Siren CallPosted: August 8, 2011
Sirens. Most coal mines had them, or whistles. They were used to call the beginnings or ends of shifts. But there was another sound, the emergency siren, that could also be a death knell. For those living near mines the emergency siren was dreaded. It meant big trouble at the mine.
At 8:00 AM on January 26, 1903 the sirens blew at the Lankford-Harris mine in West Terre Haute. The mine was located on the southeast corner of the Darwin and National roads. As its sound echoed into the homes around West Terre Haute it carried with it a cold chill that would immediately strike the hearts of miners and their families. Trouble, big trouble, at the mine. There was an instant reckoning of who was on the shift and not. Wild thoughts about how serious it might be. Explosion, fire, cave-in? Who might already be dead? Where is my husband, my son, my father? It could also be heard by those miners underground working the coal face. Are we trapped, what is going on, will I ever see the sky again?
On that January morning an inexperienced “boss weighman” was in the tipple of the Lankford-Harris mine. The tipple was a building where the coal was “tipped” into the train cars. The weighman placed a bucket of black jack (a lubricating substance for gears) on the stove and went about his duties, forgetting that the bucket was bubbling away. It soon boiled over starting a fire that took hold in the mine timbers and raced underground. There were 20 men below.
When the engineer, one James Smith, became aware of the fire he started a fan to push air into the mine. Calls were sent to Terre Haute requesting firefighters and word spread to local doctors that they were needed at the mine. As would be rescuers arrived they had to push through a crowd of maddened families waiting on the fate of loved ones. Strong men had to hold some back who gave in to the instinct to rush through the flames to save their relatives.
Below, the first to see the fire were two mule drivers, Virgil Beck and Charles Graves, who were waiting to load full coal cars into the cage. Graves climbed onto the cage lowered by engineer Smith while Beck ran down the shaft shouting warnings to the others. He then ran to climb the “bunting” between the two shafts, emerging to the surface from the flames below. Below them lay the two dead bank mules, blocking the passage.
Fire department hoses soon had water gushing into the mine in attempts to put out the fire. Soon Leon Westfall became the first rescuer to go down into the mine. Climbing down the same bunting that Graves has earlier ascended, he reported back that though there was stifling smoke there was enough air to support the rescuers. He was followed down by his brother Bert. A makeshift windlass was constructed and William Broadhurst (his forbearers were the town’s first mine operators) was lowered to help in the search. Their first order of business was to push the dead mules away from the passage.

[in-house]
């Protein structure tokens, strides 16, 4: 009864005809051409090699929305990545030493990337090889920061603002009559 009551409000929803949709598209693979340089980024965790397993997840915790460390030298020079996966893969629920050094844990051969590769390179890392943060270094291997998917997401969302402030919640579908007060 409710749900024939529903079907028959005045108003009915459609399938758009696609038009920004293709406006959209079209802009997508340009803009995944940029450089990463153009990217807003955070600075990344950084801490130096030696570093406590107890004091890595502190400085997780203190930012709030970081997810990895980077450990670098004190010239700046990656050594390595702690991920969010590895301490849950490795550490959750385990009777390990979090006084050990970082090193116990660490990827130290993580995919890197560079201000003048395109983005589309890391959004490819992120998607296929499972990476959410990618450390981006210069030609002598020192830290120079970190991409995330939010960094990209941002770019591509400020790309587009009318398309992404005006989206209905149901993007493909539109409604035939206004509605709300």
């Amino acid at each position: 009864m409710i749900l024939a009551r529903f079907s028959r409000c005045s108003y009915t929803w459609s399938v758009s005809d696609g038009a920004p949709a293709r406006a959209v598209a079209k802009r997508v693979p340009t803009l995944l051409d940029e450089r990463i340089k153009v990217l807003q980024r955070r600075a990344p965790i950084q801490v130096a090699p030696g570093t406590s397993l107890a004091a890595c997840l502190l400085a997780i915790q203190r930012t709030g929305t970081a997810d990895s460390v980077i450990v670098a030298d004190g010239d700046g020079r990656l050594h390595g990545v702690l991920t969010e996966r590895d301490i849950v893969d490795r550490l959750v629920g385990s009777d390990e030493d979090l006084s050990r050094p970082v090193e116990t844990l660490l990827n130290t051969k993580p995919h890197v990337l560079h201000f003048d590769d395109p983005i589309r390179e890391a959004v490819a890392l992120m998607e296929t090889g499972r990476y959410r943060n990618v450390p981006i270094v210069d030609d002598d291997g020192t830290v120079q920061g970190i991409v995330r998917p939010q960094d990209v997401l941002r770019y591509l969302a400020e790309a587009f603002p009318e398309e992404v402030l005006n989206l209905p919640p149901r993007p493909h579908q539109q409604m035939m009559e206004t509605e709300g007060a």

In the passageway they found the bodies of five stricken miners. At first there seemed little hope they were alive, but the light from their lamps showed that all but one of the men was breathing. Using the rope and windlass they were hoisted to the surface. As each body emerged the eyes of the waiting families squinted to see if the sight held hope or tragedy. The rescuers moved deeper into the mine, fighting smoke, listening for signs of life. They found 14 miners gathered behind a trap door 700 feet into the shaft. Their lives had been saved by the canniness of a veteran miner. Some said it was Peter Jackquish, others John Peters. Whichever it was, the experienced miner believed they were in no immediate danger if they could escape deadly fumes. To go out into the smoke-filled shaft before the rescuers reached them would be a deadly proposition, so he forced them to sit tight. Forced was sometimes the operative word. When the occasional panic-stricken miner attempted to push his way through the door a pick was brandished to force him back. After nearly two hours the rescue party reached them and they were led to safety.
Meanwhile, above ground, doctors tended to the stricken and families numbly waited news. When the last man was brought out there was a pause to think. Of the five miners most seriously overcome, two were taken to their homes for treatment, two to St. Anthony’s Hospital, and one to the morgue at Ryan’s Funeral Home.
They could not be sure of the victim’s identity until morgue attendants were able to wash off the blackened grime that obscured his face. It was only then that Mrs. James Wesmer of Terre Haute learned that the husband she had seen off the work in the mine that morning was dead.
That night 19 miners’ families celebrated their dodging of the bullet and wondered when the next would come.
That night and the next morning, coal miners all over West Terre Haute went back to their shifts in the mines.